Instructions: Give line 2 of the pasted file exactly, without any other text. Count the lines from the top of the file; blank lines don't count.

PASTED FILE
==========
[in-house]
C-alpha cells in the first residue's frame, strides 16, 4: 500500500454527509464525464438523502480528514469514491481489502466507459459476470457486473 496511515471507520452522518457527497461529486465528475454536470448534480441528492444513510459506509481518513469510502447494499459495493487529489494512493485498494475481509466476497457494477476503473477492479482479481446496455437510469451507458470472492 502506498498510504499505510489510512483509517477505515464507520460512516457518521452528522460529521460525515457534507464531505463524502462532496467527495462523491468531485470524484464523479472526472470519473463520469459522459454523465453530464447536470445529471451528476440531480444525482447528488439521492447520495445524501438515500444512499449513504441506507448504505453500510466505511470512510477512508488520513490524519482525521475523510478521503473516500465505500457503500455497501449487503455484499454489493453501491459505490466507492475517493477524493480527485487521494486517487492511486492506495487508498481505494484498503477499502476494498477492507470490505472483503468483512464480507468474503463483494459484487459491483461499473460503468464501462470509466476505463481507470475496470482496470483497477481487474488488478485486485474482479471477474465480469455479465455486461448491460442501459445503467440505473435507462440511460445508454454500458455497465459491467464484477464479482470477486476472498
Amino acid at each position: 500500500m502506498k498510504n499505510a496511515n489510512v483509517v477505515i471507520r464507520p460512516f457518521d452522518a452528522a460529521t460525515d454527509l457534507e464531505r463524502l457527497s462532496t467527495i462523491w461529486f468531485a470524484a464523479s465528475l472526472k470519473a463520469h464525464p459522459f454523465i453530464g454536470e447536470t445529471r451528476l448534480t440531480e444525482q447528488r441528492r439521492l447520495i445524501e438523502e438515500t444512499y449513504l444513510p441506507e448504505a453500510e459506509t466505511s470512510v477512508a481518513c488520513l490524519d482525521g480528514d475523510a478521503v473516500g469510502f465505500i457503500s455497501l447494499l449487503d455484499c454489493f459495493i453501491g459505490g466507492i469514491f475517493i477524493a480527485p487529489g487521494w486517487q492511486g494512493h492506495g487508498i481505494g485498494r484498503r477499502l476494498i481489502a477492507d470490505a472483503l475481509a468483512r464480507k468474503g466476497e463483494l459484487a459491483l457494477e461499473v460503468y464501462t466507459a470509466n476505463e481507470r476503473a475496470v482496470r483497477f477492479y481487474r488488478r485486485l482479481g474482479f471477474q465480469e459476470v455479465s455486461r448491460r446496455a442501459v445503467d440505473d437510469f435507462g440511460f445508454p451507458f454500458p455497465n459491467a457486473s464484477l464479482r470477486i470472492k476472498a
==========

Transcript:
C-alpha cells in the first residue's frame, strides 16, 4: 500500500454527509464525464438523502480528514469514491481489502466507459459476470457486473 496511515471507520452522518457527497461529486465528475454536470448534480441528492444513510459506509481518513469510502447494499459495493487529489494512493485498494475481509466476497457494477476503473477492479482479481446496455437510469451507458470472492 502506498498510504499505510489510512483509517477505515464507520460512516457518521452528522460529521460525515457534507464531505463524502462532496467527495462523491468531485470524484464523479472526472470519473463520469459522459454523465453530464447536470445529471451528476440531480444525482447528488439521492447520495445524501438515500444512499449513504441506507448504505453500510466505511470512510477512508488520513490524519482525521475523510478521503473516500465505500457503500455497501449487503455484499454489493453501491459505490466507492475517493477524493480527485487521494486517487492511486492506495487508498481505494484498503477499502476494498477492507470490505472483503468483512464480507468474503463483494459484487459491483461499473460503468464501462470509466476505463481507470475496470482496470483497477481487474488488478485486485474482479471477474465480469455479465455486461448491460442501459445503467440505473435507462440511460445508454454500458455497465459491467464484477464479482470477486476472498